In flight, EWR-HNL

Written in January 2020 enroute to Molokai.

I didn’t think I’d make it onto this flight. A few years of this hustle have taught me that I can get away with taking some chances on flights that don’t look like sure things, provided I don’t lose my shit if I roll badly on the encounter table. I may still be high from the near-disaster of EWR-LHR before Christmas. I’d been prepared to spend more than a thousand euro to get home three days late and from the wrong direction; ending up only one day late (and having refunded the disastrously expensive plane ticket) seemed like a Christmas miracle and a gift. 

I was last in the queue. There was one seat on the plane by the time boarding started, and it went to a flight attendant who sat unconcerned by the gate with his crew-tagged luggage. He’d cleared well before boarding but didn’t realise it (he clearly doesn’t check the app like I do), and only got on when the gate agents called his name. 

After that, there were four people. People sat casually at the gate, and it was hard for me to tell who was standby and who was just delaying their time on the plane as long as they could. Eventually two more standby passengers were called, and no one budged. I identified another woman with tamped-down hope in her eyes, holding a boarding pass with the same intention that I held my passport. 

We waited. 

One of the gate agents beckoned to me, asking if I was on the flight. When I said I was standby she motioned I should talk to the other gate agent…who was not interested. I stood up and moved closer to the desk in the hope of hearing my name called and maybe chatting lightly with the people there.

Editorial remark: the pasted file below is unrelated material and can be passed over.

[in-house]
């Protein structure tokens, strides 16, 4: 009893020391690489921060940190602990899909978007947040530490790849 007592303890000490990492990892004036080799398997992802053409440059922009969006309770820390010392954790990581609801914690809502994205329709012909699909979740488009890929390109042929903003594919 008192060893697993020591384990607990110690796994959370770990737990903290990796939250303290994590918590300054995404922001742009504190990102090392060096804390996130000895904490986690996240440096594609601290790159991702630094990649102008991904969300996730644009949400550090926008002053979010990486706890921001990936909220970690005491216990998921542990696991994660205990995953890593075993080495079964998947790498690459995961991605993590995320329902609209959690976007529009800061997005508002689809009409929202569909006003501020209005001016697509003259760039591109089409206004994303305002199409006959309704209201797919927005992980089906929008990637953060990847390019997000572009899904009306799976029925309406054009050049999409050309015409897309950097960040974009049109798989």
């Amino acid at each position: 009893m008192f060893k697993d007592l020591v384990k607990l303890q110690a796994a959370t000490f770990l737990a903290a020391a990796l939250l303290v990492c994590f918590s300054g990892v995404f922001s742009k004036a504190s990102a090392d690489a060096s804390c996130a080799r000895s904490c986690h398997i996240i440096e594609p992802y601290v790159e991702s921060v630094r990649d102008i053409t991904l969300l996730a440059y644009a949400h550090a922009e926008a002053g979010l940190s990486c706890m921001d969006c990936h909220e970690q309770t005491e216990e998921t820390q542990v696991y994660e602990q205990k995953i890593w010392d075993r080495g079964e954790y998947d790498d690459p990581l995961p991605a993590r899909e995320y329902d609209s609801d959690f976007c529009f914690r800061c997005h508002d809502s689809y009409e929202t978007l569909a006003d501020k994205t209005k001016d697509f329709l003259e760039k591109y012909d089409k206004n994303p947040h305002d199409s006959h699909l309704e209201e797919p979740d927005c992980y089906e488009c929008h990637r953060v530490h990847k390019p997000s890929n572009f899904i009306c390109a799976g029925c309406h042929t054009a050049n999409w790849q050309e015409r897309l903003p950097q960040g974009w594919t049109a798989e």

We waited. 

The first gate agent asked me why I didn’t take the 6:00. I said it wasn’t an option for me, for whatever reason. One of the chatters at the gate said that flight wasn’t taking non-revs; it was stopping in LA, maybe in an airfield, etc. 

We waited.

They called the two previous standby passengers again. They called final boarding for the flight. We waited some more, then finally they called me and (presumably) the other woman standing by. I forgot my manners and stepped forward, showing my passport for ID, and gratefully taking the boarding pass with my seat assignment. 

I wanted to skip down the jetway. Instead, I ran a little, brimming over with caffeinated excitement. 


Even when I was on the plane, bum in seat, I didn’t believe I was really going to Hawai’i yet. When I’m on the other side of the airplane doors, I don’t give up until the plane has pulled away. On this side of the doors I don’t feel secure until we’re off the ground. I haven’t been pulled off (yet) but I’ve seen it happen, and I continue to rely on the grace of God. 

We took off. I basked in the sun streaming through my window. We climbed, and I switched my attention between my book (“The Topeka School,” a book I was meant to read with someone but ended up reading alone and will likely finish) and the vista below. Pennsylvania and New York were covered with snow as we flew inland. We reached something that looked like a coastline eventually, and I knew it had to be one of the Great Lakes. I finally turned on my map and confirmed that it was indeed, that we were just leaving Buffalo. 

I used to be excited about snow, but now I’m on a stress vector to a place that’s unreasonably warm, a euphemism for American paradise, where I never expected to particularly like. Now I not only like it, I crave it, and not only for its warmth.